He had wanted to update Robert Louis Stevenson's "Dr. Jekyll and Mr. Hyde" for modern times, Ian Rankin writes about his first Inspector Rebus novel, "Knots and Crosses" in the introduction to the British compilation "Rebus: The Early Years", which contains the first three installments of the series. Oblivious to the mere existence of such a thing as the mystery genre – or so Rankin says – he was stunned to soon hear his book described first and foremost as a crime novel. But eventually this characterization prompted him to have a closer look at the work of other mystery writers, and he found that the form suited his purposes just fine; that in fact he "could say everything [he] wanted to say about the world, and still give readers a pacy, gripping narrative."
Bearing in mind the original duality of Jekyll and Hyde, however, Rankin's tales are not dominated by a contrast painted in black and white. While the villains Inspector Rebus faces are certainly every bit as evil as Stevenson's Mr. Hyde, Rebus himself is far from a clean-slated "good guy:" Divorced, cynical, hard-drinking and a former member of the SAS, he is a brother in spirit to every noir detective from Dashiell Hammett's Sam Spade and Raymond Chandler's Philip Marlowe to Michael Connelly's Harry Bosch, James Ellroy's squad of crooked cops and Peter Robinson's Alan Banks. Nor is Rebus's Edinburgh the touristy town of Calton Hill, castle and Summer Festival (although the series has meanwhile sparked real-life guided tours to its most famous locations, too) – as befitting a true detective of his ilk, Rankin's antihero moves primarily in the city's dark and dirty underbelly, which is populated by society's losers and where those who have "made it," those with money in their pockets, only show up if they have shady deals to conduct as well.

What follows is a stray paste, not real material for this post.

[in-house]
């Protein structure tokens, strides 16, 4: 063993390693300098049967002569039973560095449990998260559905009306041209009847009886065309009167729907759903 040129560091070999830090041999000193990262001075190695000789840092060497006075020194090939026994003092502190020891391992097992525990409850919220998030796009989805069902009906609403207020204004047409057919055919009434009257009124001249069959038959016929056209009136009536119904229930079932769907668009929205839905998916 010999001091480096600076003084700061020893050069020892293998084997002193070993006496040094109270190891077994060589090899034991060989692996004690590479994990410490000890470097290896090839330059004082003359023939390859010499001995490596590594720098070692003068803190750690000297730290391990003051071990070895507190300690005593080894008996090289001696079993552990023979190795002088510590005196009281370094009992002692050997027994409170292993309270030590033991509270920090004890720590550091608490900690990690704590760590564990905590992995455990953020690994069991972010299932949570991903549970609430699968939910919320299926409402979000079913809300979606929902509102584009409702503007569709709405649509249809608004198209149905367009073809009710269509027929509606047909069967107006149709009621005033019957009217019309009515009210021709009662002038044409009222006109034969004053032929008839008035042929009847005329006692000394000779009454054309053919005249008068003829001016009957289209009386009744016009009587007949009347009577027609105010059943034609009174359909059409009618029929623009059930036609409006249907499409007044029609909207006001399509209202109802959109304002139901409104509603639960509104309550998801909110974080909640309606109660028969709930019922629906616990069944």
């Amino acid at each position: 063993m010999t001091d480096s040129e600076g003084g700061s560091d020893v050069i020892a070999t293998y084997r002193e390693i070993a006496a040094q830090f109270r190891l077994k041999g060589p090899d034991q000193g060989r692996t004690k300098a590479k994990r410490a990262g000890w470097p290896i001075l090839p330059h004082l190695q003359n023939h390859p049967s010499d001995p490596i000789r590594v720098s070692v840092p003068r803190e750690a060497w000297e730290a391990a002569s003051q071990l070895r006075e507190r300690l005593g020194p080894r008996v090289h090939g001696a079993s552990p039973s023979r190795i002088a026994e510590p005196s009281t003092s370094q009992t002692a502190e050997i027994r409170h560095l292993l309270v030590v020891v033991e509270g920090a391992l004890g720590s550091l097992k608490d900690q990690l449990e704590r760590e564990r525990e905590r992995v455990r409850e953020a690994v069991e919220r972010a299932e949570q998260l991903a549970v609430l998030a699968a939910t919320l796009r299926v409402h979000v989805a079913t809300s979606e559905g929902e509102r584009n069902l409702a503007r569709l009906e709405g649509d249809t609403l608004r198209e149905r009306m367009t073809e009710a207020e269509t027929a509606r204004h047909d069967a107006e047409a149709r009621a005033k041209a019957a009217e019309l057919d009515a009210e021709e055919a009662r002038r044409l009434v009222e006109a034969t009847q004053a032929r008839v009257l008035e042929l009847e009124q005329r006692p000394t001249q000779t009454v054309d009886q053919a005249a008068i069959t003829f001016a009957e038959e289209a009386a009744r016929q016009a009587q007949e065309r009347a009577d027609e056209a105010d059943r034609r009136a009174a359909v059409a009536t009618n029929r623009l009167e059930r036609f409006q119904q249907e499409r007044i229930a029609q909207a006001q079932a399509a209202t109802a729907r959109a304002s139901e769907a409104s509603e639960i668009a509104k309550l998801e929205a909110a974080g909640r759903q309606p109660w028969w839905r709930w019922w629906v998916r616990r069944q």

In a similar fashion to Michael Connelly's first Harry Bosch novel "The Black Echo," where Bosch is forced to revisit the experiences he made as a Vietnam "tunnel rat," in "Knots and Crosses" Rebus must uncover long-buried memories of his SAS past. For hunting a serial killer whom the tabloids quickly dub "The Edinburgh Strangler," and whose headline-gathering murders at first seem totally unrelated, Rebus eventually makes the connection between those crimes and a series of anonymous letters he receives, and realizes that it is he himself who is the killer's true target, and that the murderer's crimes are based on such a cruel scheme – and executed with such inhuman skill and precision – that only one particular man's thoroughly disturbed mind can have come up with them. And at the same time, Rebus is trying to work out his difficult relationship with his brother Michael, whose life is so different from his own – financially successful and ostensibly happily married and squeaky clean throughout, Michael seems to be on the sunny side of life in every respect labeled a failure in Rebus's own life story – but he soon discovers that even Michael has secrets he is trying hard to keep from coming to light.
While this series had a terrific start already in its first novel, published in 1987, Rebus's character – and Rankin's writing – has evolved significantly over time. Thus, it is probably wise to read it in the order of publication. Contrary to the novels he wrote under the pseudonym Jack Harvey, however, and which he views much more critically in hindsight, Ian Rankin overall still seems to be very happy with his early Rebus books, commenting almost nostalgically: "I can't read them without thinking back to my own early years, my apprenticeship as a crime writer. Read and enjoy." I have nothing to add to that ...